Tips for Living with Chronic Pain

Living with long-term discomfort that lasts 12 weeks or more is called chronic pain. For patients, living in pain can trigger depression, fatigue, and a decreased quality of life. However, today’s research shows that the traditional treatment—usually opioid pain medication—is just one tool patients and providers should consider. When used with other therapies, chronic pain can be managed for a happier, healthier life.

Here are 9 ways you can get a grip on chronic pain:

1)  Don’t overlook over-the-counter pain relievers. Researchers say that pain relievers like Tylenol and ibuprofen—both of which are available by prescription in higher doses than what you can get in the drug store—are still good first line treatments for some patients. Of course you would need to talk to your doctor about their use long-term and make other plans as needed, but consider these options before you opt for potentially addictive pain medications. Talk to your doctor first to make sure it’s safe for you.

2)  Get those natural endorphins pumping.  When you exercise, your body releases endorphins—special chemicals that block pain sensations in the body. A brisk walk or swim may be enough to trigger their release and help ease pain for hours afterward.

3)  Avoid alcohol.  Even though many people with pain are tempted to self medicate with alcohol, do your best to avoid it. Some people also have a “night cap” to help them sleep. The problem is that drinking close to bedtime can actually disrupt your sleep cycle and make your already fitful night’s sleep even more restless.

4)  Find others who understand.  Chronic pain can cause depression and negative feelings that researchers say trigger more pain. To help, you may consider getting to know others who are living with chronic pain through a support group. Whether in person or online, there are more options than ever in today’s wired world.

5)  Seek the help of a professional.  If your mental health is not at its best, seek the help of a professional. Psychiatrists, psychologists and even your family doctor are all good places to start. If your pain is becoming physically and mentally overwhelming, it’s important to get the help you need.

6)  Get a massage. Therapeutic massage techniques can loosen tight muscles and lower stress—both of which may reduce pain. Massage may be especially helpful for people with back and neck pain but don’t let it stop you from trying it out.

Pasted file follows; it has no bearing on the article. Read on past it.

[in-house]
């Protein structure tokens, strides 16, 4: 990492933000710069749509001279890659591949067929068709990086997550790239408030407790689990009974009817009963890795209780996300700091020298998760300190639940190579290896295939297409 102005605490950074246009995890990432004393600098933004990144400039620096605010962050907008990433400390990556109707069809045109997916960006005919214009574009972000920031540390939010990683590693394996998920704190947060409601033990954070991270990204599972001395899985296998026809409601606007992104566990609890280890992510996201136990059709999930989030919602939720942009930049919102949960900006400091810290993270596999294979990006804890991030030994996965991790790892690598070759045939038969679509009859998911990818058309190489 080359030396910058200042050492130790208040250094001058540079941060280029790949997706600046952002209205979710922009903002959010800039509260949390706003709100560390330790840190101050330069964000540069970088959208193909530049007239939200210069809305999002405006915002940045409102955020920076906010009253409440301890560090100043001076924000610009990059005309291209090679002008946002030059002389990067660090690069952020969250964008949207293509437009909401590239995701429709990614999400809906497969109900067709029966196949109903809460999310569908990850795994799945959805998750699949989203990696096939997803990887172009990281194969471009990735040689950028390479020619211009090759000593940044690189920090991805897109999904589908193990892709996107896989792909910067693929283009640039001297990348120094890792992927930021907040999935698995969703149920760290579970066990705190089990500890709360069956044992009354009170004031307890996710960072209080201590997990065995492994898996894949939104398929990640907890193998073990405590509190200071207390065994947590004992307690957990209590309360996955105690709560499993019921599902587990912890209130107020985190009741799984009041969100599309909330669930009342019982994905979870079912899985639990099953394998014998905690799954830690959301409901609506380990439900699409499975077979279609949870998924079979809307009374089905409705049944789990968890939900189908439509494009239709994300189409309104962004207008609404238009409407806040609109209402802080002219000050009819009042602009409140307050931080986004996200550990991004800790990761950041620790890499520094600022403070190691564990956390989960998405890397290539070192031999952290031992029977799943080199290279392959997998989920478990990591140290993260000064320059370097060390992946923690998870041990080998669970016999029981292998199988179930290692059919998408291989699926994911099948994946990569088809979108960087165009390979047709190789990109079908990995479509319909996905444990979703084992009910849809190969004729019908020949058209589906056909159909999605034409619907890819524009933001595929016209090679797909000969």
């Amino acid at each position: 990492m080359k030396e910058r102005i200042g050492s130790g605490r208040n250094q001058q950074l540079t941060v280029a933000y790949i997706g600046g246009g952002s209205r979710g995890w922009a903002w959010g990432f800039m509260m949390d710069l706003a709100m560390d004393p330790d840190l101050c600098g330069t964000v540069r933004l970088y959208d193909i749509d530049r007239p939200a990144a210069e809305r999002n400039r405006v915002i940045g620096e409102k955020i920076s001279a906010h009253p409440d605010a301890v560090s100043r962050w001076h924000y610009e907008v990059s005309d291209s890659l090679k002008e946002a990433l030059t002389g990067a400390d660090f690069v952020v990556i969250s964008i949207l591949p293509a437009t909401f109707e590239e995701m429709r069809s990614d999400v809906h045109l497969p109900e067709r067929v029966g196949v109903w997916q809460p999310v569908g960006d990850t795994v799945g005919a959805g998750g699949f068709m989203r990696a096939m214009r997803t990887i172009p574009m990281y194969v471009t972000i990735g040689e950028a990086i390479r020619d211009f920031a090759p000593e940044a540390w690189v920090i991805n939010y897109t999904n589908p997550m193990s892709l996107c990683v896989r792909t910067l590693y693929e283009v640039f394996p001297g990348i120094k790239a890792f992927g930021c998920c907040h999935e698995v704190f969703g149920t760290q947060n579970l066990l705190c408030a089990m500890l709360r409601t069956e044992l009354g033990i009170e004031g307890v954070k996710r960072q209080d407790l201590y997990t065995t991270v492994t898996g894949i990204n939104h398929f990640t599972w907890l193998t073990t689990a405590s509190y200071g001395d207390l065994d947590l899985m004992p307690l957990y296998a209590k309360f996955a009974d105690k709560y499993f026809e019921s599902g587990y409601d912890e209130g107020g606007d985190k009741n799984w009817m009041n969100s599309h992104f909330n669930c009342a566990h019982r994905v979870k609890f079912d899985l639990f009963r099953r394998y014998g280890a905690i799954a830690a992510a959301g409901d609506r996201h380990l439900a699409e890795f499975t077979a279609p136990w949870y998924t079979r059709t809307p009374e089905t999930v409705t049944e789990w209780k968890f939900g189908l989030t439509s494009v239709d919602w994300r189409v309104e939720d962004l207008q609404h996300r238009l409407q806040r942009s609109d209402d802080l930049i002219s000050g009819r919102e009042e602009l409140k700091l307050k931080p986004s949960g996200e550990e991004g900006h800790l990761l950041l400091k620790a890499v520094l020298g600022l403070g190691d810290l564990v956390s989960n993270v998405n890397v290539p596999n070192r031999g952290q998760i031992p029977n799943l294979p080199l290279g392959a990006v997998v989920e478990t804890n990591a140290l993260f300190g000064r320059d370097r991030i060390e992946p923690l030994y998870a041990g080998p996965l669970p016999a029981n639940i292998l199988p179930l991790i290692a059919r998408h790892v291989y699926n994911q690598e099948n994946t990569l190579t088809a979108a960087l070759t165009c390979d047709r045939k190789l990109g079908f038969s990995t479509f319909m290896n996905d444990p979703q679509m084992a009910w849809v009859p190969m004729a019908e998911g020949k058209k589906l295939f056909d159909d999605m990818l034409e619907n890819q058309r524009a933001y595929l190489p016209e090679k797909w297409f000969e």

7)  Eat healthier. While it’s not proven to reduce pain, eating right will help you feel better and allow your body to run at its best.  A proper diet ensures your body’s processes function smoothly, which may affect your response to the pain.

8)  Don’t smoke.  If your pain is related to circulation issues, smoking may be especially detrimental because of tobacco’s ability to constrict blood vessels. This may make your pain worse so it is best to avoid smoking and even quit smoking all together.

9)  Keep track of your pain level and activities.  It can be helpful to keep a log of how you’ve been feeling and what you’ve been doing from day-to-day. Share this information with your doctor and work to find any trends that could be triggering your symptoms.

Living with chronic pain means finding a balance between the therapies that work best for your body and pain.  You can learn more about how your body will respond to common pain medications at a genetic level as well. That means getting personalized treatment for your body without having to guess. Pathway Genomics is one company that offers this type of testing. Use it to find the most effective medications and then blend it with other treatments and tools to live your best life with less chronic pain.


References: Spring 2011. Chronic Pain: Symptoms, Diagnosis, & Treatment. Retrieved July 14, 2016 from

Lava, Neil MD on November 28, 2015. Pain Management Health Center. Retrieved July 14, 2016 from


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